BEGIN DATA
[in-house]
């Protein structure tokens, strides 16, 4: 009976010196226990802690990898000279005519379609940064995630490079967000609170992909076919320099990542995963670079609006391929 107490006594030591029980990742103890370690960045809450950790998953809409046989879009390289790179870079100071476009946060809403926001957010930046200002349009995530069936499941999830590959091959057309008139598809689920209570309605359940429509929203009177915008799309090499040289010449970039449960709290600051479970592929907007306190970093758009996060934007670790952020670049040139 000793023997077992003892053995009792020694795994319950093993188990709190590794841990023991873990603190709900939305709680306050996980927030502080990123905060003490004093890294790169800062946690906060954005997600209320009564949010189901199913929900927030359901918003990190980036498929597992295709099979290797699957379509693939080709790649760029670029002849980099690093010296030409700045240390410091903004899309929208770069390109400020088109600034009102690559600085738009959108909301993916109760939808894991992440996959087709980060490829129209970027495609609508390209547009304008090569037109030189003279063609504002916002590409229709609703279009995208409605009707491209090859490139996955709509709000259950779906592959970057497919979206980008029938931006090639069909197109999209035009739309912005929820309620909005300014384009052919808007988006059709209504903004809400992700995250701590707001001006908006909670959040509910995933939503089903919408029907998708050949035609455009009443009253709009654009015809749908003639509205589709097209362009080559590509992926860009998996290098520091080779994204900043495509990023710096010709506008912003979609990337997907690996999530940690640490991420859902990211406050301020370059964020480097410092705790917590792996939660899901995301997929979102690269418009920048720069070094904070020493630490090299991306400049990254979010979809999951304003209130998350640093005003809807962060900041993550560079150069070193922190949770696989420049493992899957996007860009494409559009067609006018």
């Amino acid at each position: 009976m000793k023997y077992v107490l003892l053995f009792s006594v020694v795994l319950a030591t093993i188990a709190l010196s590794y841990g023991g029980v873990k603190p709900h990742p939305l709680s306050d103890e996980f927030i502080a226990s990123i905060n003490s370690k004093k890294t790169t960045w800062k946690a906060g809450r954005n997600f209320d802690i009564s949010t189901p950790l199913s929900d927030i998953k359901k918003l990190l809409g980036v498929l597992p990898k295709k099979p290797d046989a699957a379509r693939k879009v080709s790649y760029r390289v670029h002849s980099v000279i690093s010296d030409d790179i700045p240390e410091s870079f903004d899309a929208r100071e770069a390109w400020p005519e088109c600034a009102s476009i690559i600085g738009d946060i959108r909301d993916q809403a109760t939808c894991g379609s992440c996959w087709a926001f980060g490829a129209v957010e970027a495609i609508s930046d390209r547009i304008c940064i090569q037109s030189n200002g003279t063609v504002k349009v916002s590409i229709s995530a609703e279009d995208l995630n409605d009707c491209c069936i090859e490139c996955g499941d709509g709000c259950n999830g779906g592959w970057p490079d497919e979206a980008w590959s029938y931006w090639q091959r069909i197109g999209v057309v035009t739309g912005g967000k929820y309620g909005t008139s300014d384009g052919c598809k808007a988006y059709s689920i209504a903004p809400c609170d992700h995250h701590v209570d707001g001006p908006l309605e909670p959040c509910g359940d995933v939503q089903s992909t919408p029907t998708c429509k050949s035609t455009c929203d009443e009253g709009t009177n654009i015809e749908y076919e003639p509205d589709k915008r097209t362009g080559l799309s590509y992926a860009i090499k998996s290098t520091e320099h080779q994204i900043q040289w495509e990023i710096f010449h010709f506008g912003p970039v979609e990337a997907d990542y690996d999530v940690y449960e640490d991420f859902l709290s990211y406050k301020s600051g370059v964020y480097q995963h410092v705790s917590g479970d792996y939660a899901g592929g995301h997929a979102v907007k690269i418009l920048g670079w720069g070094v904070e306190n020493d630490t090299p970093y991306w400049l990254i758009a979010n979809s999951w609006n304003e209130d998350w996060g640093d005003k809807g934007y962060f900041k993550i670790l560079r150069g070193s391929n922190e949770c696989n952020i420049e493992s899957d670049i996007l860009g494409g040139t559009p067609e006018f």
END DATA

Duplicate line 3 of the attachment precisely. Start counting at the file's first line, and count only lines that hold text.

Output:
């Amino acid at each position: 009976m000793k023997y077992v107490l003892l053995f009792s006594v020694v795994l319950a030591t093993i188990a709190l010196s590794y841990g023991g029980v873990k603190p709900h990742p939305l709680s306050d103890e996980f927030i502080a226990s990123i905060n003490s370690k004093k890294t790169t960045w800062k946690a906060g809450r954005n997600f209320d802690i009564s949010t189901p950790l199913s929900d927030i998953k359901k918003l990190l809409g980036v498929l597992p990898k295709k099979p290797d046989a699957a379509r693939k879009v080709s790649y760029r390289v670029h002849s980099v000279i690093s010296d030409d790179i700045p240390e410091s870079f903004d899309a929208r100071e770069a390109w400020p005519e088109c600034a009102s476009i690559i600085g738009d946060i959108r909301d993916q809403a109760t939808c894991g379609s992440c996959w087709a926001f980060g490829a129209v957010e970027a495609i609508s930046d390209r547009i304008c940064i090569q037109s030189n200002g003279t063609v504002k349009v916002s590409i229709s995530a609703e279009d995208l995630n409605d009707c491209c069936i090859e490139c996955g499941d709509g709000c259950n999830g779906g592959w970057p490079d497919e979206a980008w590959s029938y931006w090639q091959r069909i197109g999209v057309v035009t739309g912005g967000k929820y309620g909005t008139s300014d384009g052919c598809k808007a988006y059709s689920i209504a903004p809400c609170d992700h995250h701590v209570d707001g001006p908006l309605e909670p959040c509910g359940d995933v939503q089903s992909t919408p029907t998708c429509k050949s035609t455009c929203d009443e009253g709009t009177n654009i015809e749908y076919e003639p509205d589709k915008r097209t362009g080559l799309s590509y992926a860009i090499k998996s290098t520091e320099h080779q994204i900043q040289w495509e990023i710096f010449h010709f506008g912003p970039v979609e990337a997907d990542y690996d999530v940690y449960e640490d991420f859902l709290s990211y406050k301020s600051g370059v964020y480097q995963h410092v705790s917590g479970d792996y939660a899901g592929g995301h997929a979102v907007k690269i418009l920048g670079w720069g070094v904070e306190n020493d630490t090299p970093y991306w400049l990254i758009a979010n979809s999951w609006n304003e209130d998350w996060g640093d005003k809807g934007y962060f900041k993550i670790l560079r150069g070193s391929n922190e949770c696989n952020i420049e493992s899957d670049i996007l860009g494409g040139t559009p067609e006018f």